No Food Left Behind

No Food Left Behind Assistant Project Manager, Amanda Rhodes, provides food waste challenge materials to participants at the Corvallis farmer’s market.

There it is: that bag of salad greens you swore you would eat this week.  Sure, it made a good salad or two in its heyday, but now it has been reduced to nothing more than a cellophane bag containing green slime.  Into the trash or compost pile it goes.  If you are like the average American family that disposes of $1600 worth of edible food a year—or if you experience major pangs of guilt upon letting food go bad—don’t fret, there is help!

This spring, the Waste Prevention Action Team of the Corvallis Sustainability Coalition launched the No Food Left Behind project.  The project, funded by the Oregon Department of Environmental Quality, aims to help people waste less food.  No Food Left Behind is spearheaded by Oregon State University alumna Jeanette Hardison and her team.  Hardison has been working on educating people on recycling and waste prevention in Oregon since the 90’s.

The vision of the No Food Left Behind Project is to educate community members about why it is important to waste less food and how to go about doing it.  By providing helpful information and resources, No Food Left Behind is helping to remove barriers for people in order to make it easy to reduce food waste and save money.  The team connects with residents face to face at the farmers market and with their food waste challenge, which Hardison says makes the most lasting changes and can inspire others at work and school.

A Costly Commodity
When you pick up that bag of lettuce from the store you are the end consumer.  There were many resources used to produce that lettuce: the water it took to grow the plant, the energy it took for a person to harvest it, the fuel it took to drive the food to the store, the power required to keep it refrigerated. Every food item that goes into your grocery cart has a similar story.

At this point you may be wondering, “But I already compost. Isn’t that enough?”

Composting is definitely a great way to divert your food from ending up in the landfill. Food that ends up in a landfill produces massive amounts of greenhouse gasses which contribute to climate change.  However, while composting does prevent excess greenhouse gas production, the resources used to produce the food are still wasted.  Hardison notes, “It is critical to understand that this effort is not just about wasting less edible food—it’s especially about conserving the resources during production that are squandered when food isn’t eaten, such as land, water, soil inputs, labor, energy and fuel.”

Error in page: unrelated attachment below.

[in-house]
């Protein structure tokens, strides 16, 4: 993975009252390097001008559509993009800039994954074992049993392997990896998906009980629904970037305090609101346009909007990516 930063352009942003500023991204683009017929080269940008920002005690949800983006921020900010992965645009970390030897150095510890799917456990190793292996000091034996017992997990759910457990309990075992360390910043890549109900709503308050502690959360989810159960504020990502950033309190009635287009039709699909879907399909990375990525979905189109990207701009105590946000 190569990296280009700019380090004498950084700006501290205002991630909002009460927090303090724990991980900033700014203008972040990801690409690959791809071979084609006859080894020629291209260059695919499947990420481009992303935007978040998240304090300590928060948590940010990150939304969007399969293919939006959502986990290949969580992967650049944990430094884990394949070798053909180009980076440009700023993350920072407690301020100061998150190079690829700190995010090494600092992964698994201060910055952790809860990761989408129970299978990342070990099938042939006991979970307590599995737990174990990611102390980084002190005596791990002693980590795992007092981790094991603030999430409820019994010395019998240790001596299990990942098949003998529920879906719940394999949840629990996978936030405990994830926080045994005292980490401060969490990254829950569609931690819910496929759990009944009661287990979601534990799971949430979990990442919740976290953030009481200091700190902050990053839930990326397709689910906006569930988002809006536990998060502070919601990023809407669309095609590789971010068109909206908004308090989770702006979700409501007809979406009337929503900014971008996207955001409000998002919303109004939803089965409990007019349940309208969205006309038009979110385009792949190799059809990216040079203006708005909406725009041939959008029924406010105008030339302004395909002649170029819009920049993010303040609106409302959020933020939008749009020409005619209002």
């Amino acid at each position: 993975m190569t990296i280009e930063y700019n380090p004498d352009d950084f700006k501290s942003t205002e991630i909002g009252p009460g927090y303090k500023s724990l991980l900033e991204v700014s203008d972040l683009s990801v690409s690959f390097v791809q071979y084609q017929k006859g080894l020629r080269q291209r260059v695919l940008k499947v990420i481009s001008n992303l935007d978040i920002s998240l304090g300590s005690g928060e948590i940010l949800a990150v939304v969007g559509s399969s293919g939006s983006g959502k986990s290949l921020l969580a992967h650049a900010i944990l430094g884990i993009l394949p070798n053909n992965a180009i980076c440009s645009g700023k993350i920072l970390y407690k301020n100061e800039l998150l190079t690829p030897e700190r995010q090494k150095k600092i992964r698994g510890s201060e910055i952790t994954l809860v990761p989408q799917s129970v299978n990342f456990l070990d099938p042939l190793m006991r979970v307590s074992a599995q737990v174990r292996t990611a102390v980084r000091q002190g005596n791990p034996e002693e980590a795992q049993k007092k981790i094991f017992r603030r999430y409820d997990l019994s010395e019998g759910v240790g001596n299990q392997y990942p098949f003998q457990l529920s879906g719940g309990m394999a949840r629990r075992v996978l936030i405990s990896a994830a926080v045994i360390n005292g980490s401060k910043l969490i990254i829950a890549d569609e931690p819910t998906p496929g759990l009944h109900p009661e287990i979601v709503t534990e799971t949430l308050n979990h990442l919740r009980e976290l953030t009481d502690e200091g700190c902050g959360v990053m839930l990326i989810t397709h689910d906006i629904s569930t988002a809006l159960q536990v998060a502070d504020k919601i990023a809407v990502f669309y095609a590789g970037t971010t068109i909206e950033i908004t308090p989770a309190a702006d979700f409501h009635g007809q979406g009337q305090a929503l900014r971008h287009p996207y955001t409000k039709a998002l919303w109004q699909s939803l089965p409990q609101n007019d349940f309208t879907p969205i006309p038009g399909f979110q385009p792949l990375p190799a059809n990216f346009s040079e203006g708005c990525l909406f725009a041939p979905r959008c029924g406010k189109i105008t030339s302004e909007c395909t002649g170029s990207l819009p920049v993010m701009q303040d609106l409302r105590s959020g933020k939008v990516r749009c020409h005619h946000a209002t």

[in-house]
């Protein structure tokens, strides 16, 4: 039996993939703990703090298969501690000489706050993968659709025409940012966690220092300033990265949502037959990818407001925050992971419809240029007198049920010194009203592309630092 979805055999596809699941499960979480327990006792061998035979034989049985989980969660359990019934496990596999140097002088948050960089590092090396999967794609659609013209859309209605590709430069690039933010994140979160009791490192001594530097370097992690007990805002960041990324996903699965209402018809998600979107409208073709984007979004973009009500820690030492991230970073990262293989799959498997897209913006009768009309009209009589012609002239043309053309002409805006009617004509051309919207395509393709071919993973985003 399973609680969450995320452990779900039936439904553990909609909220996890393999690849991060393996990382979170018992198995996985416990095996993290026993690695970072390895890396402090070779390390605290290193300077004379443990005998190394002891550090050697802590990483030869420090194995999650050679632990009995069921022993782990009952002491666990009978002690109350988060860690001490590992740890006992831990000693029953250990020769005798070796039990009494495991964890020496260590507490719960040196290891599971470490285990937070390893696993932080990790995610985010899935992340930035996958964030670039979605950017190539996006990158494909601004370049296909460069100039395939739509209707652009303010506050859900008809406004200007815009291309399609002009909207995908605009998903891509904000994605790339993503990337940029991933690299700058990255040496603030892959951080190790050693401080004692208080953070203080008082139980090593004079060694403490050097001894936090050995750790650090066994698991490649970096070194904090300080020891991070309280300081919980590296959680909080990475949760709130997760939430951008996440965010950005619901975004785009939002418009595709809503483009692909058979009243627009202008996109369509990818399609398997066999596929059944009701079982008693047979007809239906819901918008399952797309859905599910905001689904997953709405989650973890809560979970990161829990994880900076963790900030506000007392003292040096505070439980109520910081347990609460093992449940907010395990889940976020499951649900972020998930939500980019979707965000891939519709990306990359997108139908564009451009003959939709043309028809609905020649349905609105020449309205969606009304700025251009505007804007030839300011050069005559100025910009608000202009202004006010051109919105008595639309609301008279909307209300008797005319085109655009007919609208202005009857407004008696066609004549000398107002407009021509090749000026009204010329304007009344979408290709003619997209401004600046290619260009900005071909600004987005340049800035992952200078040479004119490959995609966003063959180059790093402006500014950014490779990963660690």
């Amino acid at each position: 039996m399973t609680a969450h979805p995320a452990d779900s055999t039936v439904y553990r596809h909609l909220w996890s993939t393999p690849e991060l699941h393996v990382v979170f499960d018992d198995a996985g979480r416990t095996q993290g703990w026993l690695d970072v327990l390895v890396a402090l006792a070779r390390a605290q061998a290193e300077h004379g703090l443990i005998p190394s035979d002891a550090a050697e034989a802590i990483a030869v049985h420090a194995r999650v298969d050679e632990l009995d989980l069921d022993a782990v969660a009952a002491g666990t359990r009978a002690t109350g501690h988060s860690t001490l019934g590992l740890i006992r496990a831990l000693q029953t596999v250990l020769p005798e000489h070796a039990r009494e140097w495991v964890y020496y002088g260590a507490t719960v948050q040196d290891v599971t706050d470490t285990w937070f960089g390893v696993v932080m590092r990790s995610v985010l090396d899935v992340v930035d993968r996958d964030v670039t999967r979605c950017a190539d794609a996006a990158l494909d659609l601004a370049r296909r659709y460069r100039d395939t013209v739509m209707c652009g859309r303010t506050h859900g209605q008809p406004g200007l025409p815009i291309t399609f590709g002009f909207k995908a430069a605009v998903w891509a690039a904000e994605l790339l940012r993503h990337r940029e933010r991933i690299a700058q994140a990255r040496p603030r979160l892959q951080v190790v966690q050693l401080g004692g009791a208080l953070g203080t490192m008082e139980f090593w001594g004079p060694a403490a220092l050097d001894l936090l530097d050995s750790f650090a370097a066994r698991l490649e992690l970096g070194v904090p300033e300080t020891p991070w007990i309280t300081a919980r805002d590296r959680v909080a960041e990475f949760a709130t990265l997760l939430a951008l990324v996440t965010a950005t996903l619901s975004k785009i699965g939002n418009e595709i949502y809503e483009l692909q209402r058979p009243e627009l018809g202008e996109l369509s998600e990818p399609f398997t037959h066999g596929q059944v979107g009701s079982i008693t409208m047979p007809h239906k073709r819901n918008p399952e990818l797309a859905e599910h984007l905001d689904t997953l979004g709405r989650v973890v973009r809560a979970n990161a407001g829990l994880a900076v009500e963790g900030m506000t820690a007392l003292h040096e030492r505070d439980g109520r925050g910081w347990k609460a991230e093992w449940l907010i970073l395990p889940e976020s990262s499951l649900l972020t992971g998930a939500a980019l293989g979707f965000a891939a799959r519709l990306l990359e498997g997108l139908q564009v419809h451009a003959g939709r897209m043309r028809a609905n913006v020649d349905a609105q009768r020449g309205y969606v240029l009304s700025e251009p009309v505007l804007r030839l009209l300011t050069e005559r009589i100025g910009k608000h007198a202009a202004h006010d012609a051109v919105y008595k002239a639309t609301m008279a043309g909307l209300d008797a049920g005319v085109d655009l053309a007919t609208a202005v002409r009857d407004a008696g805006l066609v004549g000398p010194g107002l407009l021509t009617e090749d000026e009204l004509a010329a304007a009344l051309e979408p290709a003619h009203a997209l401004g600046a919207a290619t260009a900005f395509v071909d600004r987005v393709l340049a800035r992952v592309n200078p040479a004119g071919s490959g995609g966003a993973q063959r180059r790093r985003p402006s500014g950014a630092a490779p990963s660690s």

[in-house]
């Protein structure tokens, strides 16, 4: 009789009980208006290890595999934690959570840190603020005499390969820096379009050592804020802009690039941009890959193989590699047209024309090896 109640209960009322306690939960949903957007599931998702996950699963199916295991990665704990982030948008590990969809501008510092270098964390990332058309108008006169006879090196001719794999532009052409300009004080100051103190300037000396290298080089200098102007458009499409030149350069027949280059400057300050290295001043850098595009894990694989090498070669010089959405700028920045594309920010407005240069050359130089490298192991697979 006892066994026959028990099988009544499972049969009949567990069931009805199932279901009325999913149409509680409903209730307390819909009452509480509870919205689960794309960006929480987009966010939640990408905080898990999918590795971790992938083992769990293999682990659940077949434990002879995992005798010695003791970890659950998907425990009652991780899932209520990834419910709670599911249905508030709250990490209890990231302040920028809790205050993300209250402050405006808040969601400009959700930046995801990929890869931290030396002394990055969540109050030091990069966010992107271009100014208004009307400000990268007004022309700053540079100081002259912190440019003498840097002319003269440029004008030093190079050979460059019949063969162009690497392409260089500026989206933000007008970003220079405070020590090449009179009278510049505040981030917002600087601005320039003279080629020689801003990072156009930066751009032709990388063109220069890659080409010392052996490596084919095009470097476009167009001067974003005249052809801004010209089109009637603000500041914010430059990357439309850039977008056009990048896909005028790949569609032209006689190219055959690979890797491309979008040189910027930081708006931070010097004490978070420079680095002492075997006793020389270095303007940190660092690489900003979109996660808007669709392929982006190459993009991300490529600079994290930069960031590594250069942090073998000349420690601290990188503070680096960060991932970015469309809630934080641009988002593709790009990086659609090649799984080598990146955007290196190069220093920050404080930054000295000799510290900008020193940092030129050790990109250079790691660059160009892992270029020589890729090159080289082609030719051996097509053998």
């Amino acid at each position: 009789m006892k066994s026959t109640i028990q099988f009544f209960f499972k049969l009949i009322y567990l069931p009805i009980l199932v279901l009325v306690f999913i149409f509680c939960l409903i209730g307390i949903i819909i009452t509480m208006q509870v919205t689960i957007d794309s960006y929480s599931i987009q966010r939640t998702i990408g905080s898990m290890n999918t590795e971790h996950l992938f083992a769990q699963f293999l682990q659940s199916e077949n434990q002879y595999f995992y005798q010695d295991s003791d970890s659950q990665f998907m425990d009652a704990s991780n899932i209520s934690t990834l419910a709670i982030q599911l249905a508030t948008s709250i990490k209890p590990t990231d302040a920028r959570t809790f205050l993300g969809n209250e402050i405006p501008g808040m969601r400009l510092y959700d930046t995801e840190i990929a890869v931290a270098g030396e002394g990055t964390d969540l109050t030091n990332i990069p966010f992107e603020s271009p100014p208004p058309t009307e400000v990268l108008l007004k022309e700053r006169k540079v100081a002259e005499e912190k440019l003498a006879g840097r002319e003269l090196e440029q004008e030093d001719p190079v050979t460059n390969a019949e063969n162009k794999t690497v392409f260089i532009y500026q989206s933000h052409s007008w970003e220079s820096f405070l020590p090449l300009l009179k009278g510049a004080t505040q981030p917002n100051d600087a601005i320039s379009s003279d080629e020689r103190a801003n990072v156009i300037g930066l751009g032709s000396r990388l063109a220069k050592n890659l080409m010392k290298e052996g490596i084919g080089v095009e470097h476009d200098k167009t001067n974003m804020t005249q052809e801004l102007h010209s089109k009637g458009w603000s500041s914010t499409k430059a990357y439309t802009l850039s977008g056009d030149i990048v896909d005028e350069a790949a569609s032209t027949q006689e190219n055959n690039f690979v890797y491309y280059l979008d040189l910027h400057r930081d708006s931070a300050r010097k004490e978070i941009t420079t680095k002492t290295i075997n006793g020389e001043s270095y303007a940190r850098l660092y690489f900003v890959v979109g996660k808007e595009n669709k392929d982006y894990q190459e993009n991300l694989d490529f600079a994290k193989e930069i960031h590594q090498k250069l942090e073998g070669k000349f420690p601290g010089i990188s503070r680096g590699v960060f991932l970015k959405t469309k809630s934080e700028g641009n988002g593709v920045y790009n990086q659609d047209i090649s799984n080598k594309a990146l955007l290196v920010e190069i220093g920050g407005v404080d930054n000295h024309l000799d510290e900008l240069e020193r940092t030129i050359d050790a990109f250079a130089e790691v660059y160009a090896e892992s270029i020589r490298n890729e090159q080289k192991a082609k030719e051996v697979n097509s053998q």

The Challenge
On April 30 of this year, the No Food Left Behind Project launched their first ever Challenge to Waste Less Food.  In this challenge, approximately 80 households pledged to keep track of their food waste habits for six weeks.  Every household was furnished with a compost pail and kitchen scale to weigh out food that was going to be tossed.  Participants recorded the mass of the food they were wasting and were provided with tools to help reduce waste in the following weeks.  Throughout the challenge, participants received email support from Assistant Project Manager Amanda Rhodes.  Rhodes, who has a background in Public Policy and Nutrition, provided helpful tips and recipes to use up commonly tossed food items.  At the end of the study, the No Food Left Behind team will determine which methods of food waste prevention worked for the participants and get an idea of how much food waste can be prevented by Corvallis residents.

What You Can Do
There are several easy steps people can take today to reduce their food waste and save money. If you missed out on the challenge, the No Food Left Behind team has provided some tips:

• Meal planning: having a good idea of what you are going to eat will help you during shopping, which is a huge time and money saver.

• Prep it: many vegetables can be washed and cut up days before you use them.  This is a huge time saver and makes snacking and preparing a meal easier.

• Store food properly: improper storage of food may hasten its spoilage.

• Add signage to your fridge: a sign that indicates which foods to eat first will make it less likely that they will be forgotten

• And last but not least, spread the word: tell your friends, family and coworkers why it’s important to waste less food and share some of your success stories with them

If you want to know more about the No Food Left Behind Project or to download useful resources about food waste at home visit nofoodleftbehindcorvallis.org or follow them on facebook @NFLBCorvallis.

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